After the basic engine condition and tune-up (fuel pressure, timing curve, etc) is confirmed to be correct, the next step is to determine what the air/fuel mixture is at idle through 3000rpm. If the cruise mixture is off, first change the jets in order to get the air/fuel mixture correct at the 2500-3000-cruise rpm range. Then check and set the idle mixture. If the air/fuel mixture is too lean at idle or part throttle and the idle mixture screws do not provide enough adjustment, the correction may involve enlarging the idle “jet”.  This lean condition at part throttle condition will cause the engine to miss or stumble, this is due to the lean air/fuel mixture, this problem is very common on many of the performance carburetors sold today. If the air/fuel mixture is too rich at idle and part throttle, the idle jet/restriction may be too big and may need to be replaced with a smaller one.

The next step is to read the air/fuel mixture while operating the boat under power using a wideband oxygen sensor to check the cruise speed air/fuel mixture-main jetting, followed by a check of the power air/fuel mixture under load. During a drive test you are able to read and then correct the air/fuel mixture so you can have them correct at idle, cruise/light throttle and full throttle. If you are buying a engine package that has been “dyno tuned” or developed and run on an engine dynamometer, get the engine builder supply you with what air/fuel mixture they ran the engine on the dyno for both maximum power and cruise rpm loads and then be sure they are the same with the engine in the vehicle. If you have a engine builder build a custom engine for you and they run it on a dyno, have them record the air/fuel mixture with a air/fuel meter such as the Innovate Motorsports unit and then you can use the recorded data to tune the fuel curve to supply the engine with the same air/fuel mixture that the engine builder used on the dyno.  Many of the engine packages we have checked the ignition spark timing and air/fuel mixture curves on have had the correct ignition spark timing and air/fuel mixtures for high rpm/wide open throttle operation but need a lot of tuning work at low rpm/part throttle/normal driving conditions. In most cases when an engine is run on a engine dynamometer, they only check for maximum power while using race style headers with open exhaust (non water jacketed marine headers) and they supply the engine with air that is not of the same density the air you will see when your boat is in the water and the carburetor probably did not have a flame arrestor or any other type of air cleaner on it.

The air/fuel mixture and ignition timing curves should be corrected for the real world operating conditions of your boats engine compartment with coming thru your flame arrestor, along the changes in exhaust backpressure created by the exhaust system you are using which may cause the air/fuel mixtures to change from their original baseline causing the engine to not perform with the same power that was seen on the dyno.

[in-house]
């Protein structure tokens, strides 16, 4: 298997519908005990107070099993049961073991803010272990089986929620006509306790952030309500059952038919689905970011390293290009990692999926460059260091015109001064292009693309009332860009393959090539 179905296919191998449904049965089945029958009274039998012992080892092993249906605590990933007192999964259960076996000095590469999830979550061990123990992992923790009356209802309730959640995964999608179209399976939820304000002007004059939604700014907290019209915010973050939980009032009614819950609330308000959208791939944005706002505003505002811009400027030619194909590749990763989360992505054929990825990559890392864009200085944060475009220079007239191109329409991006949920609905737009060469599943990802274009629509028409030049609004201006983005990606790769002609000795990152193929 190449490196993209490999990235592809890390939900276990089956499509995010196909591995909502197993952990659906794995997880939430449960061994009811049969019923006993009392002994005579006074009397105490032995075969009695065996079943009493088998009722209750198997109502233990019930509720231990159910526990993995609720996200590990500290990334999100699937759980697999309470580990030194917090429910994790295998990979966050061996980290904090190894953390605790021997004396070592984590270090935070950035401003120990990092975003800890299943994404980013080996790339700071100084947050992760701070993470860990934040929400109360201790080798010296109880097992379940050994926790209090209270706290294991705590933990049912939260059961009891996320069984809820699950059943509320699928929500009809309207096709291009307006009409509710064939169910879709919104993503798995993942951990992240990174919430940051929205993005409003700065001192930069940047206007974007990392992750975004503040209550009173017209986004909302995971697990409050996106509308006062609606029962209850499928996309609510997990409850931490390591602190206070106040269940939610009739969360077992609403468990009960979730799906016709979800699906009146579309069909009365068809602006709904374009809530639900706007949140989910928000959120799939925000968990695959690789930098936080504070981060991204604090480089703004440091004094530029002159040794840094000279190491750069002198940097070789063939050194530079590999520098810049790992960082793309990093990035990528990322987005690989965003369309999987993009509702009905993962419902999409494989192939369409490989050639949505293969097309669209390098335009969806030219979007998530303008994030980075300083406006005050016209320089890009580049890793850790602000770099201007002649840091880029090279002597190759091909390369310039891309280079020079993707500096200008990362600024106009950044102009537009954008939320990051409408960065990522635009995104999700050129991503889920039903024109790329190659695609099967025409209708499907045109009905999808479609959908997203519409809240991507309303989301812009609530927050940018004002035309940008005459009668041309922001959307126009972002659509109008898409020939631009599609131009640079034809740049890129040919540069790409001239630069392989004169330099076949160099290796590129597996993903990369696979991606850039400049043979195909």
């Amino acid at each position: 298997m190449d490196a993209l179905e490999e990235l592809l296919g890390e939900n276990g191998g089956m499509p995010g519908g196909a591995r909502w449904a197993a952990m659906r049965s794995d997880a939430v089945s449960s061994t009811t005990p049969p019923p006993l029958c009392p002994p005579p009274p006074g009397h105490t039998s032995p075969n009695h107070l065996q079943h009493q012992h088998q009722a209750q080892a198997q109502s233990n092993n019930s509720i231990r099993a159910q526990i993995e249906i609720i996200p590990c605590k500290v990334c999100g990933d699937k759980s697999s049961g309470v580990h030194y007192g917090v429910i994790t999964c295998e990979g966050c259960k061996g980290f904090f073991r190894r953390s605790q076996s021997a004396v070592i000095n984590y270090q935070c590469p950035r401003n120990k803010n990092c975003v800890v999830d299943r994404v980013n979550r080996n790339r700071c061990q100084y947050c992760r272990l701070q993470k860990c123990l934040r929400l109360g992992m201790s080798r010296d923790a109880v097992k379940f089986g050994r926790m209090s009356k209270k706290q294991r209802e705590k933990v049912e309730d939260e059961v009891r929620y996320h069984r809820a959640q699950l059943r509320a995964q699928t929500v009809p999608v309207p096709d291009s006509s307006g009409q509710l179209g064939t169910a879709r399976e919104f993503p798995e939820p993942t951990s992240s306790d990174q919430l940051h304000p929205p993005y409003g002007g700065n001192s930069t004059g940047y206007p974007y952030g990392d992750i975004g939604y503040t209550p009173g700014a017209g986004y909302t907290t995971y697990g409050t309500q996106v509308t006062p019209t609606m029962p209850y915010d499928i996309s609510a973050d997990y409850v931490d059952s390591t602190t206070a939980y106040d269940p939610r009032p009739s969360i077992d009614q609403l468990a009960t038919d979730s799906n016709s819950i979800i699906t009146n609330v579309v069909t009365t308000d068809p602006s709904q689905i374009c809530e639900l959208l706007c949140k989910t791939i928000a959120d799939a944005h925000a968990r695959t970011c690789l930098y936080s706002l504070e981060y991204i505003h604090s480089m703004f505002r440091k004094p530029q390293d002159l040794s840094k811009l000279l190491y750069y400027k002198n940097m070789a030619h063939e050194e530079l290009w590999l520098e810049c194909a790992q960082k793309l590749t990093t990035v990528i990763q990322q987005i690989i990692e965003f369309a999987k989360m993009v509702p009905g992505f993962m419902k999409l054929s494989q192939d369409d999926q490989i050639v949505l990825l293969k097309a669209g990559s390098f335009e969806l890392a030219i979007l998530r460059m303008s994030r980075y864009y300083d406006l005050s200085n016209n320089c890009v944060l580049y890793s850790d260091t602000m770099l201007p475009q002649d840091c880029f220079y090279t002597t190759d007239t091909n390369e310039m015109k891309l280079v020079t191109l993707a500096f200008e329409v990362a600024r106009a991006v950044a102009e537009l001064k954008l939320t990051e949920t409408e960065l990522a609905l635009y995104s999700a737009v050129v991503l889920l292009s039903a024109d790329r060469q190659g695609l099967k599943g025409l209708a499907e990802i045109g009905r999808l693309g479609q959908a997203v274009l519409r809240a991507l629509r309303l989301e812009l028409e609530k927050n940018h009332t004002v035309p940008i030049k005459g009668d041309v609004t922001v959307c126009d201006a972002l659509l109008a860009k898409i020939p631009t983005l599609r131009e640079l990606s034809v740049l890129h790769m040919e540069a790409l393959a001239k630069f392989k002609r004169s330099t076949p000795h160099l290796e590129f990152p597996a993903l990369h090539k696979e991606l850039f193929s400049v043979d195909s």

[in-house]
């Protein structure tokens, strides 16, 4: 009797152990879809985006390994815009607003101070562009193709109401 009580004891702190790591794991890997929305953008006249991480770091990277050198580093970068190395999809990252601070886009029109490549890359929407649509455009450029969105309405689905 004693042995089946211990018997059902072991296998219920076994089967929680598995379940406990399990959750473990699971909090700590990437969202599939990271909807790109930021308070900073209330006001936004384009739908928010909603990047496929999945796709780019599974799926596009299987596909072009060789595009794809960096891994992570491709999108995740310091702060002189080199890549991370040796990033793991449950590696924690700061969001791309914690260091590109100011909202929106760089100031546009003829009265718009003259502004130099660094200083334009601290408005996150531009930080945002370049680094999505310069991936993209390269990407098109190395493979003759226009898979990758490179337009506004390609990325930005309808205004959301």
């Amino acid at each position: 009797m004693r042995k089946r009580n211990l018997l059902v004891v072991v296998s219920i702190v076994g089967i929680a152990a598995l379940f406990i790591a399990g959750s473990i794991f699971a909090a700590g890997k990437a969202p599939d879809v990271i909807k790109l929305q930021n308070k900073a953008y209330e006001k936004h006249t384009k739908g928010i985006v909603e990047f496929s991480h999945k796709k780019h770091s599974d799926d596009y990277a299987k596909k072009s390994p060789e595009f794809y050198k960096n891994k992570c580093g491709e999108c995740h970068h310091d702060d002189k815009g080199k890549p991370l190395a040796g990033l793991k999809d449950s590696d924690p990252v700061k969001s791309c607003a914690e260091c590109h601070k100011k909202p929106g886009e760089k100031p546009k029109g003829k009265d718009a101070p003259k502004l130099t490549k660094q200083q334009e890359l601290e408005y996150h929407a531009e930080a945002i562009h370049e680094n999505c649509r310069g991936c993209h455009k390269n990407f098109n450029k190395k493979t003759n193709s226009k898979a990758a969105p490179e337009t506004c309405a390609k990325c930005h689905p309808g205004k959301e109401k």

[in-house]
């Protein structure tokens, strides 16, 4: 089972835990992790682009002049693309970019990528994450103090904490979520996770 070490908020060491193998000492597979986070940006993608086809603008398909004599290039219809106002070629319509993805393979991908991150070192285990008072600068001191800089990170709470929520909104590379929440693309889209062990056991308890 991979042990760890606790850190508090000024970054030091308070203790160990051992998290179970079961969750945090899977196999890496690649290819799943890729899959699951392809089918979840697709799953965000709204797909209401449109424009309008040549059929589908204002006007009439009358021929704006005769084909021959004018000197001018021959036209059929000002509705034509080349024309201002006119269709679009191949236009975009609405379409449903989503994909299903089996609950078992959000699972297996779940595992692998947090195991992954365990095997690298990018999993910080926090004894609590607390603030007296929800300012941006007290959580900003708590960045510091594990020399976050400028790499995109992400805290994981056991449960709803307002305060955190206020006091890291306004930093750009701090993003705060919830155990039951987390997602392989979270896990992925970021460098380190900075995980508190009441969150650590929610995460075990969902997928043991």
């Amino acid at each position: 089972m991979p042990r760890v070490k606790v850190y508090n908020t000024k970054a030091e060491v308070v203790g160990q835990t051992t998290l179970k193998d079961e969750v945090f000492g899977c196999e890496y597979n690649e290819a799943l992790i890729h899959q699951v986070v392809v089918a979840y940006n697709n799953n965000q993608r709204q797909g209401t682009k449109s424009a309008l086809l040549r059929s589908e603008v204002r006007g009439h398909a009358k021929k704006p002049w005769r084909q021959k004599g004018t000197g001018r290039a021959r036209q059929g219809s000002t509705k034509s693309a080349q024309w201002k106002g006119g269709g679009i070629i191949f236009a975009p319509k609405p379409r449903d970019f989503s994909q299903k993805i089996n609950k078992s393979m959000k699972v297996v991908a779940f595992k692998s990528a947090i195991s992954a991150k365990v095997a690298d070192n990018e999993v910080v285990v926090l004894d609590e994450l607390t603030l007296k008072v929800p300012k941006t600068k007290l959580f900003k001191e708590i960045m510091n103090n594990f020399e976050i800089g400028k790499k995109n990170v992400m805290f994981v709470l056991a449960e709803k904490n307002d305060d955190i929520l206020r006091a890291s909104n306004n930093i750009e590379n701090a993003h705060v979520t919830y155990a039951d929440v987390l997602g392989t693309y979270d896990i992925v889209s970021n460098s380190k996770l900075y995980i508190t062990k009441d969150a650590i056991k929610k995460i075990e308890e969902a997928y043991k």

Tuning A Fuel Injected Engine

The Innovate Motorsports wide band oxygen sensor based air/fuel meter can be used to read the exhaust in order to be sure the air/fuel mixture that a fuel injection system supplying is correct for the engines demands. If the fuel injection system is programmable the correction may be as simple as a few simple computer program changes, but if it is not programmable there is still a few tricks that can be done. The easiest way to change the air/fuel mixture on a non-programmable fuel injection system is to change the fuel pressure or the flow rate of the fuel injectors. As the fuel pressure is increased the fuel flow will be increased, thus making the air/fuel mixture richer. Increasing the fuel pressure has a limited effect on fuel mixtures, if you increase the fuel pressure too much the fuel injectors windings may not have enough power to open the fuel injectors against the increased fuel pressure, this will cause the mixture to go lean as the fuel injectors start to lock closed. If you need to increase the fuel pressure from a base fuel pressure of 40 psi (pounds per square inch) more than 15 % to try to get a rich enough air/fuel mixture, it may be time to buy larger fuel injectors. Lowering the fuel pressure will cause the air/fuel mixture to go leaner but again limit you change to no more than 15%, if more correction is needed smaller fuel injectors may be needed.  The fuel supply system must be able to supply enough volume and pressure to maintain the proper fuel

The Results of Proper Tuning

A properly tuned fuel and ignition system will allow your marine engine to perform up to its potential and will supply you with a better performing, more reliable and efficient running marine engine that will be a whole lot more enjoyable to use. Taking the time to properly tune your boat’s fuel and ignition advance systems will not only allow you to have a more reliable marine engine with more drivable engine power, it can also help lower your engines fuel consumption. This properly tuned marine engine that has the correct air/fuel mixture and ignition advance curve will help you have a boat that runs great, has more power, uses less fuel and is free from the problems and this proper tuning may help avoid the engine damage that can result from incorrect ignition timing or overly lean air/fuel mixtures.  

For the complete text of this article, visit Family and Performance Boating